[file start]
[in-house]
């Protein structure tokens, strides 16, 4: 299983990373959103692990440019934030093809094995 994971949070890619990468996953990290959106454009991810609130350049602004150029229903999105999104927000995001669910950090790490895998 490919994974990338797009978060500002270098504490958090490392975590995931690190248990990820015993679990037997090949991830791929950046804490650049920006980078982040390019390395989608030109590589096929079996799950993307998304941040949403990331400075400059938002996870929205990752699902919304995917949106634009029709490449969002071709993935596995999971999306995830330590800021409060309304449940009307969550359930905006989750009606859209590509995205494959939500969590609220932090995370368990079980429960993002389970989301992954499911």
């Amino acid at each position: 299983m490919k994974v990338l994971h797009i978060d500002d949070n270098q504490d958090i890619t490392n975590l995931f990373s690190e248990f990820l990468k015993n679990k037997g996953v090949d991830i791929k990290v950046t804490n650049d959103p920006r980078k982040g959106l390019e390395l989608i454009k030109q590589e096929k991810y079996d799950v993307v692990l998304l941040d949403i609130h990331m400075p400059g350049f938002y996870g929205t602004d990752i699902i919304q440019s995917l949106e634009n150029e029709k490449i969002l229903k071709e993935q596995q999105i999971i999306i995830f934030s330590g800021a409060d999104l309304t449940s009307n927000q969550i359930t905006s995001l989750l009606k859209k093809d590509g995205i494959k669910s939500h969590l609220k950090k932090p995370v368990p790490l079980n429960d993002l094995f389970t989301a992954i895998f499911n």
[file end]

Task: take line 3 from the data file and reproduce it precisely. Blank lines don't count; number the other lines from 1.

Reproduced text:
């Amino acid at each position: 299983m490919k994974v990338l994971h797009i978060d500002d949070n270098q504490d958090i890619t490392n975590l995931f990373s690190e248990f990820l990468k015993n679990k037997g996953v090949d991830i791929k990290v950046t804490n650049d959103p920006r980078k982040g959106l390019e390395l989608i454009k030109q590589e096929k991810y079996d799950v993307v692990l998304l941040d949403i609130h990331m400075p400059g350049f938002y996870g929205t602004d990752i699902i919304q440019s995917l949106e634009n150029e029709k490449i969002l229903k071709e993935q596995q999105i999971i999306i995830f934030s330590g800021a409060d999104l309304t449940s009307n927000q969550i359930t905006s995001l989750l009606k859209k093809d590509g995205i494959k669910s939500h969590l609220k950090k932090p995370v368990p790490l079980n429960d993002l094995f389970t989301a992954i895998f499911n």